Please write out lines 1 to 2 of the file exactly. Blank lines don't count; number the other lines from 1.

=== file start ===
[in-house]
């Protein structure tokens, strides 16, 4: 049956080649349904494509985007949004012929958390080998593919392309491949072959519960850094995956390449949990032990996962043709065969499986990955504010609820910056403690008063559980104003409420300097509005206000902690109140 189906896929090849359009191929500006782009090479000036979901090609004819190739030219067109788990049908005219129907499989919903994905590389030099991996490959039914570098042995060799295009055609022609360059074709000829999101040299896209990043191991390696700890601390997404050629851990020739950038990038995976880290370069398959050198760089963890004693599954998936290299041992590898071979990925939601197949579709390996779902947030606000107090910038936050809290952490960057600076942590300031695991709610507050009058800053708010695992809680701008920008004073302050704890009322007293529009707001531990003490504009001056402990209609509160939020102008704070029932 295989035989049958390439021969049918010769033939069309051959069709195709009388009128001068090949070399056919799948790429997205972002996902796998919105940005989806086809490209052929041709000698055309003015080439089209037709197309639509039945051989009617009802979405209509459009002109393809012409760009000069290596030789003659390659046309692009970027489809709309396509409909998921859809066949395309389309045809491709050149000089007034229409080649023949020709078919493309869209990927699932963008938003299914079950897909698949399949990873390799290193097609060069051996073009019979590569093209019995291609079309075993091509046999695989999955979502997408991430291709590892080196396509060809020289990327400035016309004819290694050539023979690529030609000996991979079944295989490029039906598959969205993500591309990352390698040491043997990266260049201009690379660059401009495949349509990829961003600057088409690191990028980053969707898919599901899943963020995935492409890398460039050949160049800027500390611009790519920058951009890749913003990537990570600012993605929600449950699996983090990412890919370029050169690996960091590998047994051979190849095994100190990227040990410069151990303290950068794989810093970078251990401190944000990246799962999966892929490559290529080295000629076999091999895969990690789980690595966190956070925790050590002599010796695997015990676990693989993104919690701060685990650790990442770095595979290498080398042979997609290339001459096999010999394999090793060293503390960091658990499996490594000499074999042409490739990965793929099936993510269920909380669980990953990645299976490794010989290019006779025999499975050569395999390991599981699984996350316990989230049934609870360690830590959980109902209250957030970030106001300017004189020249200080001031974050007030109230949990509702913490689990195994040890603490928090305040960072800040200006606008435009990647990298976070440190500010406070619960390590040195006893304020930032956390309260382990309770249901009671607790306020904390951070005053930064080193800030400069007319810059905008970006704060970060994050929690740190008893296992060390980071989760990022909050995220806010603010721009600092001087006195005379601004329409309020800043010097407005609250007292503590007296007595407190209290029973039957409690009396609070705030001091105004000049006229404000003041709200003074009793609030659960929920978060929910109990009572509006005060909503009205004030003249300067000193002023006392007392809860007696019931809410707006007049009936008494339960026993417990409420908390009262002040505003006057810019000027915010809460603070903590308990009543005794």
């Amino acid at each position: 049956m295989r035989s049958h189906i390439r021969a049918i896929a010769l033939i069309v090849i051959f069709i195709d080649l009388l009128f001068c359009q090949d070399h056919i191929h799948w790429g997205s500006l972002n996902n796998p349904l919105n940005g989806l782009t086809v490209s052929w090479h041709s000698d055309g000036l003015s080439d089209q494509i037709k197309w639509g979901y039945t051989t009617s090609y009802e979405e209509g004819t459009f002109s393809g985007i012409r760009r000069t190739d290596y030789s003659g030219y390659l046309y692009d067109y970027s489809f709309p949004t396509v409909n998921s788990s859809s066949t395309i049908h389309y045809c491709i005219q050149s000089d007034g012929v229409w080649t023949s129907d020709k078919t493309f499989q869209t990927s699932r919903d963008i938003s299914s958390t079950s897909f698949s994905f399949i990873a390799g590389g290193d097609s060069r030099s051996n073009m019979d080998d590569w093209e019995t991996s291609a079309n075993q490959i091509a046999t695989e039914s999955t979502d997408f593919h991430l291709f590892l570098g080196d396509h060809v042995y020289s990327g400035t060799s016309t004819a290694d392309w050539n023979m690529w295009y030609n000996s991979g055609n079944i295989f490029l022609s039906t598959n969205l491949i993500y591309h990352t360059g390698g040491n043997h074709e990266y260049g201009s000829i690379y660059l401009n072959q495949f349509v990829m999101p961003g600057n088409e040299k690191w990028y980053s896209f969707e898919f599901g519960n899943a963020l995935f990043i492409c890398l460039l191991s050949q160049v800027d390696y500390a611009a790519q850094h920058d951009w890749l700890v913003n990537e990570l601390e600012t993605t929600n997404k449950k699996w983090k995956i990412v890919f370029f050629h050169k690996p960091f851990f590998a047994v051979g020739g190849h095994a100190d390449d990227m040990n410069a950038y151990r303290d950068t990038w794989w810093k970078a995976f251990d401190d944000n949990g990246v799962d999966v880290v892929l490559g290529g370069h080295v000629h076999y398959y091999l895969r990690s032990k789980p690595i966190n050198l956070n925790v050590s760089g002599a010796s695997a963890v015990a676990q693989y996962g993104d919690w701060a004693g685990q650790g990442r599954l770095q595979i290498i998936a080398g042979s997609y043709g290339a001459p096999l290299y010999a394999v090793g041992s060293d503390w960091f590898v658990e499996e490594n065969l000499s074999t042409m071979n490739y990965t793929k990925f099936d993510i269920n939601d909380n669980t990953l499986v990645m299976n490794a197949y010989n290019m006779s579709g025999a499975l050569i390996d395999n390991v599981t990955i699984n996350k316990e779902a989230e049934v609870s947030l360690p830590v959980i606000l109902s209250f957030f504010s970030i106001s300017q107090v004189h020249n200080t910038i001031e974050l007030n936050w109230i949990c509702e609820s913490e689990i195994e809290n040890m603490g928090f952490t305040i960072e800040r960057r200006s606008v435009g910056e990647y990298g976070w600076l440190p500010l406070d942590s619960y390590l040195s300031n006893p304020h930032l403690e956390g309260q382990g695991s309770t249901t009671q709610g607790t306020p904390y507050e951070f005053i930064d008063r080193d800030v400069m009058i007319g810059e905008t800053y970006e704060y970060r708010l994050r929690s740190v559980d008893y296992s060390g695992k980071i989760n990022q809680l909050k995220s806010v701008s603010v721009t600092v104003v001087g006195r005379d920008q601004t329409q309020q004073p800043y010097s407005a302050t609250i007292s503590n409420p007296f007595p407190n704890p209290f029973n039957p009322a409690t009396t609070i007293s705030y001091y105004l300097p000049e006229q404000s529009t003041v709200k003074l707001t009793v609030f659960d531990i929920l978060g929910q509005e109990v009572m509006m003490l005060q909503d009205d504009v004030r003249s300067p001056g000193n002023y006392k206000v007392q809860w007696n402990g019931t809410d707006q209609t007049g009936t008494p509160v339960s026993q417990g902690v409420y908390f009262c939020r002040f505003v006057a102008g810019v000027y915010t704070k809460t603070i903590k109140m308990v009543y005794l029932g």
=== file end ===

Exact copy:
[in-house]
């Protein structure tokens, strides 16, 4: 049956080649349904494509985007949004012929958390080998593919392309491949072959519960850094995956390449949990032990996962043709065969499986990955504010609820910056403690008063559980104003409420300097509005206000902690109140 189906896929090849359009191929500006782009090479000036979901090609004819190739030219067109788990049908005219129907499989919903994905590389030099991996490959039914570098042995060799295009055609022609360059074709000829999101040299896209990043191991390696700890601390997404050629851990020739950038990038995976880290370069398959050198760089963890004693599954998936290299041992590898071979990925939601197949579709390996779902947030606000107090910038936050809290952490960057600076942590300031695991709610507050009058800053708010695992809680701008920008004073302050704890009322007293529009707001531990003490504009001056402990209609509160939020102008704070029932 295989035989049958390439021969049918010769033939069309051959069709195709009388009128001068090949070399056919799948790429997205972002996902796998919105940005989806086809490209052929041709000698055309003015080439089209037709197309639509039945051989009617009802979405209509459009002109393809012409760009000069290596030789003659390659046309692009970027489809709309396509409909998921859809066949395309389309045809491709050149000089007034229409080649023949020709078919493309869209990927699932963008938003299914079950897909698949399949990873390799290193097609060069051996073009019979590569093209019995291609079309075993091509046999695989999955979502997408991430291709590892080196396509060809020289990327400035016309004819290694050539023979690529030609000996991979079944295989490029039906598959969205993500591309990352390698040491043997990266260049201009690379660059401009495949349509990829961003600057088409690191990028980053969707898919599901899943963020995935492409890398460039050949160049800027500390611009790519920058951009890749913003990537990570600012993605929600449950699996983090990412890919370029050169690996960091590998047994051979190849095994100190990227040990410069151990303290950068794989810093970078251990401190944000990246799962999966892929490559290529080295000629076999091999895969990690789980690595966190956070925790050590002599010796695997015990676990693989993104919690701060685990650790990442770095595979290498080398042979997609290339001459096999010999394999090793060293503390960091658990499996490594000499074999042409490739990965793929099936993510269920909380669980990953990645299976490794010989290019006779025999499975050569395999390991599981699984996350316990989230049934609870360690830590959980109902209250957030970030106001300017004189020249200080001031974050007030109230949990509702913490689990195994040890603490928090305040960072800040200006606008435009990647990298976070440190500010406070619960390590040195006893304020930032956390309260382990309770249901009671607790306020904390951070005053930064080193800030400069007319810059905008970006704060970060994050929690740190008893296992060390980071989760990022909050995220806010603010721009600092001087006195005379601004329409309020800043010097407005609250007292503590007296007595407190209290029973039957409690009396609070705030001091105004000049006229404000003041709200003074009793609030659960929920978060929910109990009572509006005060909503009205004030003249300067000193002023006392007392809860007696019931809410707006007049009936008494339960026993417990409420908390009262002040505003006057810019000027915010809460603070903590308990009543005794």